85. Hence all who render this service are not only fulfilling a duty of the Church, but also are sharing in the greatest honor of Christ's spouse, for by offering these praises to God they are standing before God's throne in the name of the Church their Mother. . . .

88. Because the purpose of the office is to sanctify the day, the traditional sequence of the hours is to be restored so that once again they may be genuinely related to the time of the day when they are prayed, as far as this may be possible. Moreover, it will be necessary to take into account the modern conditions in which daily life has to be lived, especially by those who are called to labor in apostolic works.

and this, from "Instructions on the Liturgy of the Hours"

27. Lay groups gathering for prayer, apostolic work, or any other reason are encouraged to fulfill the Church's duty, [103] by celebrating part of the liturgy of the hours. The laity must learn above all how in the liturgy they are adoring God the Father in spirit and in truth; [104] they should bear in mind that through public worship and prayer they reach all humanity and can contribute significantly to the salvation of the whole world. [105]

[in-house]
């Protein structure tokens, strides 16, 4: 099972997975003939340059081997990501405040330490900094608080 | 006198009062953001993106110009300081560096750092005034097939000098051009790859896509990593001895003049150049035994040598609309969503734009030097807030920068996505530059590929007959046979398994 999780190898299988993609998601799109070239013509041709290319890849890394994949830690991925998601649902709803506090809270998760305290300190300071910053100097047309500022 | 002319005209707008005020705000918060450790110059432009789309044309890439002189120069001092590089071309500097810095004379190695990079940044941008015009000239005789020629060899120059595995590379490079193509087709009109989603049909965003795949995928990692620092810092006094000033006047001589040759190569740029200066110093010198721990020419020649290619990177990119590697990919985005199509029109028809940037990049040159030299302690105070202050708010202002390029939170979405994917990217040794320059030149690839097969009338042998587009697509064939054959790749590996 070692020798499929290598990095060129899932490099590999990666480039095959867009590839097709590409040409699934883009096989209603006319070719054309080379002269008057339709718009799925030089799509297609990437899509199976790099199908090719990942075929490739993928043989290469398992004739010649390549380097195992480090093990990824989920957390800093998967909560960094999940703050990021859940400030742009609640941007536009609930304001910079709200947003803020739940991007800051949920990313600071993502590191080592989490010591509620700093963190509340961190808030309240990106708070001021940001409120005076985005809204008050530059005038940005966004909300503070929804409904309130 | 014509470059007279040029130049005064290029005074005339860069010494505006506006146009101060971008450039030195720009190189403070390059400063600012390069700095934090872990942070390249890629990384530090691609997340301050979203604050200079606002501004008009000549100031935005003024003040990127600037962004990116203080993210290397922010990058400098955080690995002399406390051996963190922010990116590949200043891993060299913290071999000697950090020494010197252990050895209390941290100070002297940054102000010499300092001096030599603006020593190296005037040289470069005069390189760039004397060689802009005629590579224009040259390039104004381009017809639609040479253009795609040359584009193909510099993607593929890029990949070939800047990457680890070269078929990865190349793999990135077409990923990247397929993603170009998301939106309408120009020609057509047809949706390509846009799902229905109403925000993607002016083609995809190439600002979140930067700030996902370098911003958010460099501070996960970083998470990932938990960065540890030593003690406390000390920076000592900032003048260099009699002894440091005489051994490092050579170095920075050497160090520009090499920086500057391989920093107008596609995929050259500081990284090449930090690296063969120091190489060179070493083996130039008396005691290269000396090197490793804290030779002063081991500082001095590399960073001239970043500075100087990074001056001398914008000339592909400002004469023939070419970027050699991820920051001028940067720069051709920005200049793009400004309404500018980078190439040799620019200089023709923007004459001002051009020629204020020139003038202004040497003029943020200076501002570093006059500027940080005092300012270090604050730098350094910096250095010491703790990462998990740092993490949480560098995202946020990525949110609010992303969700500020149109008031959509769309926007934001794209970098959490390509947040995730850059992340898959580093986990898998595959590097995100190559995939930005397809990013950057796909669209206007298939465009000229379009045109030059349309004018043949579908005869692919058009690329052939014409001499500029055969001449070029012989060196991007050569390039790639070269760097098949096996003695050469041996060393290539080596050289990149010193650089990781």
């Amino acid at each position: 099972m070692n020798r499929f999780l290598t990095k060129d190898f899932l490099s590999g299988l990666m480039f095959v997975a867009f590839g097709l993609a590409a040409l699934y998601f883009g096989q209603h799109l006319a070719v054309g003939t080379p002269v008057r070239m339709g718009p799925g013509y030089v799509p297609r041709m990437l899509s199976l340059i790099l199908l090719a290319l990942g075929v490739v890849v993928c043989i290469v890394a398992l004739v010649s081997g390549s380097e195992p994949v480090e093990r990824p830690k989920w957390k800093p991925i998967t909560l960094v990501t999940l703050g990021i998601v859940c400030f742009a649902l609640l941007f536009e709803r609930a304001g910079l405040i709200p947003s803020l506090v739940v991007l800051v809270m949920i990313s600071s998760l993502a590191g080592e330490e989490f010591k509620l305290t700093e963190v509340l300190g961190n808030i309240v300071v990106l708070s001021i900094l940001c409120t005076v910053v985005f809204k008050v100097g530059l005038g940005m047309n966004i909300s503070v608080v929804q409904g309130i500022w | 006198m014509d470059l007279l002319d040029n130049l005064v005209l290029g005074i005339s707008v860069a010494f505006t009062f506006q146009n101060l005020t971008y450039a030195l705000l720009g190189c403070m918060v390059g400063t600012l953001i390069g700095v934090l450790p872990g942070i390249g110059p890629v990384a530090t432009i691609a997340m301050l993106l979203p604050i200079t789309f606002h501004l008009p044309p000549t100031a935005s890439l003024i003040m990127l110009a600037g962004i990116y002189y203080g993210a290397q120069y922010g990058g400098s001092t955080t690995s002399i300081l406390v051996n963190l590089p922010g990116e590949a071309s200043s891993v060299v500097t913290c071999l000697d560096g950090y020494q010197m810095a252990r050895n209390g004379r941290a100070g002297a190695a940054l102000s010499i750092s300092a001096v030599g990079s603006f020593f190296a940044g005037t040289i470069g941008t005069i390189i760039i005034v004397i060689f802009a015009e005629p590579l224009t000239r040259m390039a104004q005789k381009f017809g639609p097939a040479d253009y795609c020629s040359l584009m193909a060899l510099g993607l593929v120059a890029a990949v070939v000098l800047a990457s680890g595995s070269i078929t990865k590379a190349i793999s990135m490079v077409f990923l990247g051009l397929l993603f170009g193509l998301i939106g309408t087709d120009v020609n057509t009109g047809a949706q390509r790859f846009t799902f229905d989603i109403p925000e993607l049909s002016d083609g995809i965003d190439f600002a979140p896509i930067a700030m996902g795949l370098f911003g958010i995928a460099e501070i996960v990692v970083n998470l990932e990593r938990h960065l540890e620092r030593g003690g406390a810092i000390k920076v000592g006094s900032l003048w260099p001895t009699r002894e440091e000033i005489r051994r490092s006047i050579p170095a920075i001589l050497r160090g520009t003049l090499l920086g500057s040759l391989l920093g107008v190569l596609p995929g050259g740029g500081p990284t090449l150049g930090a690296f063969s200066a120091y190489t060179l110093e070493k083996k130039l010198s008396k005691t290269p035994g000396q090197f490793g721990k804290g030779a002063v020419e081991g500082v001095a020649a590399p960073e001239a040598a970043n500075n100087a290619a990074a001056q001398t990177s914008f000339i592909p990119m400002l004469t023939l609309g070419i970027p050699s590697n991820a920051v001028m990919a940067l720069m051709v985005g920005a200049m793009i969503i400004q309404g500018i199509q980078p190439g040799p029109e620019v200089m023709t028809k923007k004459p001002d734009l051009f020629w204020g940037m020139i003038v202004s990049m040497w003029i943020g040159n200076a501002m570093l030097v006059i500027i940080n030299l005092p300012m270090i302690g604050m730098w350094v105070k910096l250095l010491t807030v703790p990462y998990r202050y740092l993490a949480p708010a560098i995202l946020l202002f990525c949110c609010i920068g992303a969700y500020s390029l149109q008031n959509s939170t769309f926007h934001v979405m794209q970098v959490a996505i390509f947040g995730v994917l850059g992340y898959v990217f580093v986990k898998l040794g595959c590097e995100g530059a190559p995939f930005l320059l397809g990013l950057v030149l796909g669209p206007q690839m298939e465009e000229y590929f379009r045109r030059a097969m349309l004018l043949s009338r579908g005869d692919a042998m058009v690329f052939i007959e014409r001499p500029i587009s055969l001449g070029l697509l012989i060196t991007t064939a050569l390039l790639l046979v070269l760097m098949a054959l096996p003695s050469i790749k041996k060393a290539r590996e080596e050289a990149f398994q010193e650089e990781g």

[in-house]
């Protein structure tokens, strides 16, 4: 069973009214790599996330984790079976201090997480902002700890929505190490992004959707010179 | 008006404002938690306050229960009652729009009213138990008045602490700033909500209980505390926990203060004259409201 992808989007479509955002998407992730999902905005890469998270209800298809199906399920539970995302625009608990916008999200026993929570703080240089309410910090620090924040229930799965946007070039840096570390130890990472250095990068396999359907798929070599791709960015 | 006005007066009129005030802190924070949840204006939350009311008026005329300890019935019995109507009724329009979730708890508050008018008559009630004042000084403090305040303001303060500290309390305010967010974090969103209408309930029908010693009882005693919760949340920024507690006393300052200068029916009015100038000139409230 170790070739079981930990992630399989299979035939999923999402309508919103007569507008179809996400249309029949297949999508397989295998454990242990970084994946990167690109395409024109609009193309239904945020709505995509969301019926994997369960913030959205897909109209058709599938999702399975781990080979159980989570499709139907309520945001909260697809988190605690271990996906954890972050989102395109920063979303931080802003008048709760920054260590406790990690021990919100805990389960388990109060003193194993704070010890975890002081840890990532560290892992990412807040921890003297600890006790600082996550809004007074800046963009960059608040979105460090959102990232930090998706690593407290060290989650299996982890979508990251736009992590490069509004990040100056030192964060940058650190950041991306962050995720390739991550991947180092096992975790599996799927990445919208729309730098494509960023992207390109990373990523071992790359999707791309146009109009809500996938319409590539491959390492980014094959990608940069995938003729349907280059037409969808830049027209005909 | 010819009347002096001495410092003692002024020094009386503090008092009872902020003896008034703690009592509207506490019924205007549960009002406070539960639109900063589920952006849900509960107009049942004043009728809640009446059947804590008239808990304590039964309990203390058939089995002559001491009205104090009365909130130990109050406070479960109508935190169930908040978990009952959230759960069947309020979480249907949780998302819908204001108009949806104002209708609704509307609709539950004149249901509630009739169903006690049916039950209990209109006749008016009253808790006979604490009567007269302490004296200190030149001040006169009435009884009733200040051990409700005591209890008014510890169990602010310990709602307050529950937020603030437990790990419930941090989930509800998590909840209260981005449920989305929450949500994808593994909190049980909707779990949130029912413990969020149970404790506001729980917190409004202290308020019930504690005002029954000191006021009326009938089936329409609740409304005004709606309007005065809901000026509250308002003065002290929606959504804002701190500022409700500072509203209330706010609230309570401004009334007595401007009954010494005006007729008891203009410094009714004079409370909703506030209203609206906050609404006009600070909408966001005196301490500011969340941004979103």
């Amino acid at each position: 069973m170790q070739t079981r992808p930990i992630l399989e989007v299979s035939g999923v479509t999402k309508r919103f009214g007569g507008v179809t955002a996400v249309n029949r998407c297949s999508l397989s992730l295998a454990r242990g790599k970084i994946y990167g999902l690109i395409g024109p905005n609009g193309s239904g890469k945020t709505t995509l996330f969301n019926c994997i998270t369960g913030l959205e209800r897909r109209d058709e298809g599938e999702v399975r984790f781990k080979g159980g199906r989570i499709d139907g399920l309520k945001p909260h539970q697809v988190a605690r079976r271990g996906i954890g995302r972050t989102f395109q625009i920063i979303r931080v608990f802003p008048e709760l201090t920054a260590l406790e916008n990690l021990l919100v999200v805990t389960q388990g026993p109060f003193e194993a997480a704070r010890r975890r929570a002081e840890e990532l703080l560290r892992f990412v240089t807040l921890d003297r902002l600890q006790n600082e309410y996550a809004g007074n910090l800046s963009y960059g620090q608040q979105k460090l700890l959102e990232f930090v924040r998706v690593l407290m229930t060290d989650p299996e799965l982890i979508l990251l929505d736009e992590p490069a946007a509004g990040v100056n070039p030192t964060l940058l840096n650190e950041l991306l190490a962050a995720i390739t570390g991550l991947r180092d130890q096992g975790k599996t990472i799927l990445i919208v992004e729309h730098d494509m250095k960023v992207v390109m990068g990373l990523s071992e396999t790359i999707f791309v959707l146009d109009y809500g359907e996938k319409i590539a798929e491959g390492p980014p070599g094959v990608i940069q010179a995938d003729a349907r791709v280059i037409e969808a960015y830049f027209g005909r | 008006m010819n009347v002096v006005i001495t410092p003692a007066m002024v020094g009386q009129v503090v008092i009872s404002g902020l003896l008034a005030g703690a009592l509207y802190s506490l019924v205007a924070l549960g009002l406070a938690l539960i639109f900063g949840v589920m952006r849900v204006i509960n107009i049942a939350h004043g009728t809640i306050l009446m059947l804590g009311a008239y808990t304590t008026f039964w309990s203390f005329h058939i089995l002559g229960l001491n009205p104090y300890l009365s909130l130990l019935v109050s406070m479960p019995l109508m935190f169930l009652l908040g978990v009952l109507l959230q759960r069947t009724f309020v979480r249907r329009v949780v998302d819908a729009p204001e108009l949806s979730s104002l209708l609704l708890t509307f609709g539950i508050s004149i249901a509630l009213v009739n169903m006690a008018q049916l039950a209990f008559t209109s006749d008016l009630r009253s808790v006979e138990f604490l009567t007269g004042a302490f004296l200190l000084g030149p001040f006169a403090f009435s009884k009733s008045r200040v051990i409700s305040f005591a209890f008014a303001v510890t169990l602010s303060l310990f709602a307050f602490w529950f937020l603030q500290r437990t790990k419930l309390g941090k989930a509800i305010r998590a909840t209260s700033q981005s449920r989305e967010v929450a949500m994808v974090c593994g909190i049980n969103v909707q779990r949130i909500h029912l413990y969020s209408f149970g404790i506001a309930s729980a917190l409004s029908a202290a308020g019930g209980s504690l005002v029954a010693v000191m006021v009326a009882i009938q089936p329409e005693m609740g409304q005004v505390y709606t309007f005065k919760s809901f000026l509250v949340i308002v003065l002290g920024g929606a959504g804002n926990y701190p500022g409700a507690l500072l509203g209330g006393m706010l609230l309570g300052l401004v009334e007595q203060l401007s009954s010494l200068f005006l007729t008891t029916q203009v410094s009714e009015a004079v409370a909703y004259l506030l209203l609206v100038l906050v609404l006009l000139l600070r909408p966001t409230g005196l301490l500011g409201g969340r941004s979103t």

Finally, it is of great advantage for the family, the domestic sanctuary of the Church, not only to pray together to God but also to celebrate some parts of the liturgy of the hours as occasion offers, in order to enter more deeply into the life of the Church. [106]

It would seem to me far easier to become holy if one were to spend some time "sanctifying" and "consecrating" the day with the form of prayer specifically designed for that purpose.

For additional comments see here (Cardinal Spellman, 1950), John Paul II, 2001, and John Paul II, 2001

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That's a good suggestion, Steven. I've gotten away from this as of late, but I need to get back to it!

God bless,

First, as I'm sure you know, I am by no means disparaging the Liturgy of the Hours, nor its profitability to those who pray it.